Tonight Live: ON NO NOT SCO (again) >> on The Linux Show!!
Tonight Live: On The Linux Show!!
Tuesday, July 22nd, 2003
from Chicago IL
Tonight LIVE on

At 6pm pt, 7pm mt, 8pm ct, and 9pm et.... Kevin Hill, Arne Flones, Doc Searls, Russ Pavlicek AND Jeff Gerhardt are all back live tonight. Just when things were getting in a grove for a nice summer, SCO does it again. We have a lively show lined up for tonight on The Linux Show!

Segment One- The News. We will cover THE HOT NEWS of the week. Tonight on the news: This week in the news segment we will be discussing: SCO goes after Fortune 1000 Linux Users, SCO goes after SMALL users, SCO goes after LINUS.... PLUS: Direct TV turns on Gestapo Tactics, More TCo facts on Linux, . And of course; way way more.....

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Segment Two- Embedded Linux- What is it, where is it going, and why is Microsoft saying it's too expensive?

Tonight we will have a conversation with Murry Shohat, Executive Director of Embedded Linux Consortium, and Rick Lehrbaum, co-founder of the ELC in a discussion of the past and future of Linux based embedded technologies.

The ELC is trade association dedicated to promotion, evangelization, implementation and standardization of the Linux operating system throughout embedded computing. Their web site is brought to you by proactive members and many volunteers. Funding is derived from the general membership. The ELC is a vendor-neutral non-profit organization working to increase the depth and breadth and accelerate the speed of Linux adoption in the embedded market. Developers who have made contributions to the Open Source code base may

Together with Rick Lehrbaum, Murry Shohat co-founded the ELC as a pro bono effort, instantly becoming Executive Director as a half-time job that evolved rapidly to time-and-a-half. Over the first year, Murry helped drive membership to more than 140 corporations and individuals.

A long time Silicon Valley journalist and PR practitioner, Murry's exposure to the embedded computing industry includes the launch of the VMEbus, PC/104 Plus and other notable interconnect technologies. Murry has worked with many integrated circuit companies, board developers, operating system vendors and publishers as a manager, consultant, editor and writer.

Linux entered Murry's professional life in 1997 when, as a journalist for /Integrated Systems Design/ magazine, he was dispatched to investigate rumors that EDA engineers were performing week-long chip verifications using Linux on home x86 PC's to avoid the blue screen of death at work. "The truth went so far beyond the rumors that we were able to publish back-to-back cover articles spanning more than 20,000 words," he exclaimed. Murry's objectives for the ELC in 2003 include building new equity for Linux as a world standard through the ELC platform specification effort and related API's. He is also deeply committed to building durable relationships between the developer-centric open source community and for-profit corporations in the membership. "I want to help rationalize and catalyze a productive partnership between volunteerism and capitalism."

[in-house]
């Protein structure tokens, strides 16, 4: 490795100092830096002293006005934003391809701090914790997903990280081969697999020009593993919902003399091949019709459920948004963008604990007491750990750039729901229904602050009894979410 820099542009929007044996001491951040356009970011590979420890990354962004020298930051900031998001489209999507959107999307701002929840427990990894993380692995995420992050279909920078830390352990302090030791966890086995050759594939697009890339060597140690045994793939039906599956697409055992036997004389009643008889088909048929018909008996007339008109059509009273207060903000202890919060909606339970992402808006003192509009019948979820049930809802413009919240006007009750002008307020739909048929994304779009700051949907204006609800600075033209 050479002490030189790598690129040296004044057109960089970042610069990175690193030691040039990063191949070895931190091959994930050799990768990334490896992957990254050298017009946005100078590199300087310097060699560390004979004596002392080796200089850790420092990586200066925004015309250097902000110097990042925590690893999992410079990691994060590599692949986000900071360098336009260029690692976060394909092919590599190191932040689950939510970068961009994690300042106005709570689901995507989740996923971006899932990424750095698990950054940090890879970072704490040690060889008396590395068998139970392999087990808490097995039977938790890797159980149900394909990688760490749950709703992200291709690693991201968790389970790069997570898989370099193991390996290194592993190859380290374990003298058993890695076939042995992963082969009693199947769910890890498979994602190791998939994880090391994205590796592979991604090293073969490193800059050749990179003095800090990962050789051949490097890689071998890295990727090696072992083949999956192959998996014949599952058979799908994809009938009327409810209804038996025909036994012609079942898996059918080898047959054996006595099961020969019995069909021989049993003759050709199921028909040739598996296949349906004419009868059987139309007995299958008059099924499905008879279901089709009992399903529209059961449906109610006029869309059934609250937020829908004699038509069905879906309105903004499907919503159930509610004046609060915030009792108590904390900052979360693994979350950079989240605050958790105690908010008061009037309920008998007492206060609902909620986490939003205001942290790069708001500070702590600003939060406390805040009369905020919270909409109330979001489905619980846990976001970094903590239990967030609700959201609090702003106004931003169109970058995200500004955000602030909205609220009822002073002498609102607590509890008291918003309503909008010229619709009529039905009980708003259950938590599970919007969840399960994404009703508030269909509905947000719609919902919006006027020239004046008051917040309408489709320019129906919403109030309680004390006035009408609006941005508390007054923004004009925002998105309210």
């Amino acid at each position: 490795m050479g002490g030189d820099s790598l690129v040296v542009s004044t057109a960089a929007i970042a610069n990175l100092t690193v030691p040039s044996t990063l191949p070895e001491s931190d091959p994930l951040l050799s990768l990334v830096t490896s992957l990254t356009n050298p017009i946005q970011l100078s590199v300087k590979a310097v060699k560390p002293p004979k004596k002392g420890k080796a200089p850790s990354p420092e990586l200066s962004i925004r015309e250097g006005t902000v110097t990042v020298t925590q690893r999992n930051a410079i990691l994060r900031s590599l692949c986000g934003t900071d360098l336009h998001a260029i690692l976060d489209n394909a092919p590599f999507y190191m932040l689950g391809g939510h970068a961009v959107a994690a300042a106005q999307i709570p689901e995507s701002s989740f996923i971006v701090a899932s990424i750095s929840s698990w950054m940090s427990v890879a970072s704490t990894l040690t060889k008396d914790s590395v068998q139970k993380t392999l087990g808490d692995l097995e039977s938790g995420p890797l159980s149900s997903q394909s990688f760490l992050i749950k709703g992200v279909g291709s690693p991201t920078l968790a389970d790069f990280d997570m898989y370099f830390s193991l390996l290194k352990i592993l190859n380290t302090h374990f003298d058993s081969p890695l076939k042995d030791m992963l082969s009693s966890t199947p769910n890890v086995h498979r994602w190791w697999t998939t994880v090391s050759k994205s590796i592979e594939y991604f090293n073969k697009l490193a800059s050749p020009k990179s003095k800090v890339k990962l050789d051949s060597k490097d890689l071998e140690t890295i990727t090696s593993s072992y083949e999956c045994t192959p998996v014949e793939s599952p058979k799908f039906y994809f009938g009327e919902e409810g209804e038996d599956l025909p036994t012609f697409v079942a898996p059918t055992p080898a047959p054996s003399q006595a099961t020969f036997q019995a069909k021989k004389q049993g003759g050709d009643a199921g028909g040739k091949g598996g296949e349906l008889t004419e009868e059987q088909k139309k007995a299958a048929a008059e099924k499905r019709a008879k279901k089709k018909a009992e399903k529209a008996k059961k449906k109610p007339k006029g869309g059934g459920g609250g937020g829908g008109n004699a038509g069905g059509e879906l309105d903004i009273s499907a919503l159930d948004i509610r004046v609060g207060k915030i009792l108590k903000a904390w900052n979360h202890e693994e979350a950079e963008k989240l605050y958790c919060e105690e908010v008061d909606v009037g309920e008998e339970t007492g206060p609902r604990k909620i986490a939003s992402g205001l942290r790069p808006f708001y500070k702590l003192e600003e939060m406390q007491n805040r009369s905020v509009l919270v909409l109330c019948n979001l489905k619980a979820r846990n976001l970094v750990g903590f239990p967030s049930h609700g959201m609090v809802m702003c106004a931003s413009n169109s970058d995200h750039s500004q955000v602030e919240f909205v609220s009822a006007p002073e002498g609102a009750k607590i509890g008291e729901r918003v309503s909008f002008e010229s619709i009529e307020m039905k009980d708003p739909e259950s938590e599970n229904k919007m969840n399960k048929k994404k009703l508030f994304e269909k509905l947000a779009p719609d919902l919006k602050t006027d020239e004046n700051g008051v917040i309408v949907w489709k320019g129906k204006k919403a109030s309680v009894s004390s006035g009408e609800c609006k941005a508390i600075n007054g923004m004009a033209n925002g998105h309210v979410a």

For the near term, Murry intends to help rebuild membership. "The ELC is a mirror of the industry, so we didn't escape the downturn. Now, let's rebuild and show the globe's skeptics and FUD merchants that a vendor-independent OS competes quite effectively on a level playing field."

In 1983, Rick Lehrbaum co founded Ampro Computers, Inc., a company well known as a pioneer of "embedded PCs". From 1983 through 1999, Lehrbaum served as Ampro's VP of Engineering, interim president, and Executive VP of Strategic Development.

In 1992, Lehrbaum formed the PC/104 Consortium and then served as its chairman through January 2000. In recognition of his "evangelical" efforts that resulted in the broad adoption of PC/104 technology throughout the embedded computing market, Lehrbaum is often referred to as the "father of PC/104".

In October, 1999, Lehrbaum turned his attention to embedded software, founding his second startup: ("the Embedded Linux Portal") and later founding the nonprofit Embedded Linux Consortium. was subsequently acquired by ZDNet, and Lehrbaum served as Executive Editor for the site under its ZDNet tenure. In September 2001, was reacquired by DeviceForge LLC, a company formed by Lehrbaum at that time. In October, 2002, DeviceForge launched, a site devoted to the use of Windows technologies in embedded applications.

Lehrbaum's early professional activities included hardware design, assembly language programming, and project management at Data General Corp., Advanced Micro Devices, and Telesensory Systems Inc. Lehrbaum received his BS and MS degrees in Physics from New York University and Northeast Louisiana University, respectively.

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